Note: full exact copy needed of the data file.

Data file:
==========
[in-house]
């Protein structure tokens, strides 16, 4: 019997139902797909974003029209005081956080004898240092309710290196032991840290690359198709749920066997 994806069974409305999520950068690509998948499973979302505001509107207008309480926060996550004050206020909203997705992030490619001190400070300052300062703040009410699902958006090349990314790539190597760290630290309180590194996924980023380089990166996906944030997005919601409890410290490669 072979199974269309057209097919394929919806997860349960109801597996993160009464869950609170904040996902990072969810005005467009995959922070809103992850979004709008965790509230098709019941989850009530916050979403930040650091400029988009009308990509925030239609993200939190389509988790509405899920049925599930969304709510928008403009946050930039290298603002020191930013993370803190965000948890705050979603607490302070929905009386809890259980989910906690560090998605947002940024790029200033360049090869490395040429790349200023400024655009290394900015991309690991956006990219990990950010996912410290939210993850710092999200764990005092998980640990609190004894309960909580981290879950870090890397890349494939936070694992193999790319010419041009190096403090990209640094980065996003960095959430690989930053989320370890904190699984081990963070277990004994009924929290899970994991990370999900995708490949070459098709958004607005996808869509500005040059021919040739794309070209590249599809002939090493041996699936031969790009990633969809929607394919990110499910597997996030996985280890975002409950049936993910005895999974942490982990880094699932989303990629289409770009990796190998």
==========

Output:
[in-house]
């Protein structure tokens, strides 16, 4: 019997139902797909974003029209005081956080004898240092309710290196032991840290690359198709749920066997 994806069974409305999520950068690509998948499973979302505001509107207008309480926060996550004050206020909203997705992030490619001190400070300052300062703040009410699902958006090349990314790539190597760290630290309180590194996924980023380089990166996906944030997005919601409890410290490669 072979199974269309057209097919394929919806997860349960109801597996993160009464869950609170904040996902990072969810005005467009995959922070809103992850979004709008965790509230098709019941989850009530916050979403930040650091400029988009009308990509925030239609993200939190389509988790509405899920049925599930969304709510928008403009946050930039290298603002020191930013993370803190965000948890705050979603607490302070929905009386809890259980989910906690560090998605947002940024790029200033360049090869490395040429790349200023400024655009290394900015991309690991956006990219990990950010996912410290939210993850710092999200764990005092998980640990609190004894309960909580981290879950870090890397890349494939936070694992193999790319010419041009190096403090990209640094980065996003960095959430690989930053989320370890904190699984081990963070277990004994009924929290899970994991990370999900995708490949070459098709958004607005996808869509500005040059021919040739794309070209590249599809002939090493041996699936031969790009990633969809929607394919990110499910597997996030996985280890975002409950049936993910005895999974942490982990880094699932989303990629289409770009990796190998």